May 1 — The Four Comebacks
In a season full of memorable games, on the first day of May, the Brewers and Dodgers played a contest that nonetheless stands out as an instant classic. The Dodgers took a 1-0 lead in the first and a 2-1 lead in the third, but the Brewers answered back each time, and then the pitching staffs settled in. Brandon Woodruff and three Brewers relievers kept the Dodgers off the board for the rest of regulation, while the Dodgers’ impromptu bullpen day (sparked by Dustin May’s early departure) led to six consecutive relievers each pitching a scoreless inning.

Things got wilder in extras, when the Dodgers jumped out to a 3-2 lead in the top of the 10th but the Brewers answered again on a Luis Urias sac fly. Finally, the Dodgers seemingly blew the game open with two runs in the top of the eleventh but the Brewers answered one more time, coming from behind for the fourth time in the game with two hits and two walks (including Travis Shaw’s walkoff single) to cap off a 6-5 victory.

May 2 — Bettinger’s Forgettable Debut
An MLB debut is supposed to be a cherished lifelong memory of the moment when years of hard work and determination result in a player finally reaching the pinnacle of his profession and getting to shine on the grandest stage for the first time. Unfortunately, for Alec Bettinger, it doesn’t always work out that way.
Bettinger allowed five runs in the first inning of his first start in the majors, including an A.J. Pollock grand slam, then gave up another grand slam to first baseman Matt Beaty in the second inning. Beaty and Pollock combined to drive in 15 runs in the game as the Dodgers cruised to a 16-4 victory. Dodgers outfielder Chris Taylor scored five runs in the game, becoming the first Brewers opponent to do that since another Dodgers outfielder, Shawn Green, scored six in a game in 2002.

May 4 — Welcome back, MiLB (and Nashville)
Minor League Baseball returned for the first time since Labor Day weekend of 2019, and the preceding winter’s widespread reorganization led to some changes for the Brewers. For the third time in as many seasons, they had a new AAA affiliate as they welcomed the Nashville Sounds back into the fold for the first time since 2014. Two longtime affiliates also swapped levels, with Wisconsin moving from Low-A to High-A to play in the new High-A Central League and Carolina taking a step down the ladder to join the new Low-A East. The Minor League reorganization also removed affiliated baseball from the Pioneer League, a circuit where the Brewers had at least one affiliate (and sometimes two) every season from 1985-2019.

May 6 — 0-for-Phour
Coming off the high of a four-game series win over the Dodgers, the Brewers quickly crashed back to Earth in a road trip to the east coast. They dropped the first five games of that trip, including all four of a series in Philadelphia. The fourth of those games, a 2-0 loss to eventual Cy Young candidate Zack Wheeler, came on this day. The Brewers lost the four games by a combined five runs, and had the tying run on base in the ninth inning of each contest. The next day, the Brewers would lose again to the Marlins, and the six-game losing streak would be their longest of the season.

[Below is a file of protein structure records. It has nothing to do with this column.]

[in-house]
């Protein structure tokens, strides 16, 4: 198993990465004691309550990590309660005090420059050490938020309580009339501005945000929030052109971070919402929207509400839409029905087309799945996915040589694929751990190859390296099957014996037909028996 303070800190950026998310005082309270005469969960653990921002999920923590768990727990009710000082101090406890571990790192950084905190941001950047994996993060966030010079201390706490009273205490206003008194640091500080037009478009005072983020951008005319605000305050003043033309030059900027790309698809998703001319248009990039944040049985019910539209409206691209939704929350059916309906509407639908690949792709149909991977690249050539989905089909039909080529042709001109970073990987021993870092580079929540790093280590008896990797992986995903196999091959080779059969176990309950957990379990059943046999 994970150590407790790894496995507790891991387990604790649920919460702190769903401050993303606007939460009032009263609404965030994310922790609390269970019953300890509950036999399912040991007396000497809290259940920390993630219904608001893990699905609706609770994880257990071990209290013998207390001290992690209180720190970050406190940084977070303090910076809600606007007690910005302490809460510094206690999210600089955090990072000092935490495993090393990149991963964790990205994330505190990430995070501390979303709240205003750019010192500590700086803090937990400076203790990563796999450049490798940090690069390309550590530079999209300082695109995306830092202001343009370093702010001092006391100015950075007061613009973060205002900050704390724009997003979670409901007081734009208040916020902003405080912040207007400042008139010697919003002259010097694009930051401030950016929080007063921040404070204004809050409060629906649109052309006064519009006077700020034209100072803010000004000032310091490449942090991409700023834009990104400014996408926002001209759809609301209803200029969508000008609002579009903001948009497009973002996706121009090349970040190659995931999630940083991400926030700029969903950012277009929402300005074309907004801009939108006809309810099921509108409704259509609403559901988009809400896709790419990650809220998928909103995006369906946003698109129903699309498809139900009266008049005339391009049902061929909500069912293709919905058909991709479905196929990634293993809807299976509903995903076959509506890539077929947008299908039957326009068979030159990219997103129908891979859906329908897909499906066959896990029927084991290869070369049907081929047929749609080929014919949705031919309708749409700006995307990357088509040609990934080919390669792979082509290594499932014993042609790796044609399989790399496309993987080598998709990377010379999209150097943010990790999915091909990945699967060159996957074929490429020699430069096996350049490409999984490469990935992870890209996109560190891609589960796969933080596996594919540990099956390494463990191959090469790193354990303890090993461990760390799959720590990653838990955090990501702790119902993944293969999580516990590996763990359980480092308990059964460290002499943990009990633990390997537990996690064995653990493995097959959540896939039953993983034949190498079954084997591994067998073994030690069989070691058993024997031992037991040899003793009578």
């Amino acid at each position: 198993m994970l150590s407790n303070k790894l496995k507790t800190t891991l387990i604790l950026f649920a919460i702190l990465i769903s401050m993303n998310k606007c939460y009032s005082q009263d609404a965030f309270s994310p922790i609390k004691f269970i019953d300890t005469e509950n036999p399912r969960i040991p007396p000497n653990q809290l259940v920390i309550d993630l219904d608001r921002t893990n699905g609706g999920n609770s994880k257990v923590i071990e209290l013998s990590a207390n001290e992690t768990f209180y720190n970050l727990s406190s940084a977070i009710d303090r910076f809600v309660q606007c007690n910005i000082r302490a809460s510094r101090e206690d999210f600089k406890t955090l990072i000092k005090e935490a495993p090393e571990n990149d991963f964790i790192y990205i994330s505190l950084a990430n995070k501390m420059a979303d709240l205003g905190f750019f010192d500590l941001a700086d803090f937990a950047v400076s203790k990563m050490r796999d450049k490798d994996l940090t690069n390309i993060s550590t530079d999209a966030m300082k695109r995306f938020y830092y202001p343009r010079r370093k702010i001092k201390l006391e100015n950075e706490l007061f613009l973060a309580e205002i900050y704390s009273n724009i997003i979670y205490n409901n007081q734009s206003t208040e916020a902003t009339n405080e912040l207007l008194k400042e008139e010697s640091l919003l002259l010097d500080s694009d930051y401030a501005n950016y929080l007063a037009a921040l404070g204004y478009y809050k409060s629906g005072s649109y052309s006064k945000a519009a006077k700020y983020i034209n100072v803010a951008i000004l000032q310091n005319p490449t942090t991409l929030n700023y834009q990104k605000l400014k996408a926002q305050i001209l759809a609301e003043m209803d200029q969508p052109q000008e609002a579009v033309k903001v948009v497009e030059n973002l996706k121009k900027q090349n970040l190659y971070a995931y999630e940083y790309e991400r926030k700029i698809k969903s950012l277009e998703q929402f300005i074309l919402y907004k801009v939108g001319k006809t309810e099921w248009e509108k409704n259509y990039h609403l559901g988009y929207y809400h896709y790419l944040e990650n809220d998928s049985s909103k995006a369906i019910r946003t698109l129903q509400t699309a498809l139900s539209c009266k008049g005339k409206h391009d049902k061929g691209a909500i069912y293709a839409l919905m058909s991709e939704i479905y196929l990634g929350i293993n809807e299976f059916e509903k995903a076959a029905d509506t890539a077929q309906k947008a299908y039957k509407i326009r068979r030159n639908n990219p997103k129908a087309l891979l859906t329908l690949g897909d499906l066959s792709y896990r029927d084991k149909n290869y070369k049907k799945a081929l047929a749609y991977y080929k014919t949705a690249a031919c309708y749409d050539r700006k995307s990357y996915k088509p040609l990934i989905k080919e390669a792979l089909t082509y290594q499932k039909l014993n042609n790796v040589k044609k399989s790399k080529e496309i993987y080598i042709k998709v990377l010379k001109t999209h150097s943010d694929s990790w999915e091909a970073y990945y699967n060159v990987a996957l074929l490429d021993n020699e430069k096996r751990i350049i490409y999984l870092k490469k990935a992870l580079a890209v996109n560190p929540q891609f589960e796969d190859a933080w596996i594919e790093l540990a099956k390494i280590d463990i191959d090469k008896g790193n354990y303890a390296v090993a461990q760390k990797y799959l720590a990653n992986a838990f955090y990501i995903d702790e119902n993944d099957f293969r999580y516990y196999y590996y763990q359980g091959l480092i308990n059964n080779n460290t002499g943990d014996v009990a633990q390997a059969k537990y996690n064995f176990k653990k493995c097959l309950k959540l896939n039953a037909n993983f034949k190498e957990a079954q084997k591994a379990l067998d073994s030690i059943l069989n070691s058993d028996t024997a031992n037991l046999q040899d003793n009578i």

May 8 — Houser Strikes Twice
When Major League Baseball implemented the universal designated hitter for the 2020 season, it looked like we might have seen the last of pitchers batting. The longstanding rule returned for 2021, though, and pitchers generally looked like they hadn’t batted for a year. As a group they hit just .110 with 17 home runs, three of which came from Angels two-way phenom Shohei Ohtani. Every now and then, however, a pitcher still found a pitch they liked. On this day, Adrian Houser found one, hitting the 1-0 pitch from Marlins lefty Daniel Castano out to right center for a solo home run. It was Houser’s second home run of his career, and the first one had also come against Daniel Castano and the Marlins two weeks earlier.

May 13 — Burnes Rewrites the Record Books
Back on the mound after a two-week hiatus, Corbin Burnes picked up right where he left off by setting a pair of MLB records in a single start against the Cardinals. He went five innings in this outing and struck out nine Cardinals, with all of them coming before he issued his first walk. Burnes’ third strikeout of the game came in the second inning and moved him past longtime Dodgers closer Kenley Jansen with 52 strikeouts before his first walk of the season. In the fifth inning, he recorded strikeouts number 57 and 58 of the season, also passing Yankees ace Gerrit Cole for the longest streak of strikeouts without a walk at any point in the season. Cole’s streak was still active, however, and he reclaimed the record and pushed it to 61 in his next start.

May 16 — No Lead Is Safe
Every season needs a few roller coaster rides, and the Brewers and Braves played one for the ages on this Sunday afternoon. The Crew scored in the third, fourth, fifth, and sixth innings and got six scoreless innings from Freddy Peralta on their way to an 8-0 lead, and turned the ball over to the bullpen for what seemed likely to be an easy coast to the finish line. It was not. The Braves sent 10 batters to the plate in the top of the seventh inning and scored seven runs, capped by a Freddie Freeman grand slam, making a game that was once a foregone conclusion into one suddenly in question. The Brewers scored two more in the bottom of the seventh, then limited the damage to one run each in the eighth and ninth and held on for a 10-9 victory.

May 21 — Willy Adames Brings New Hope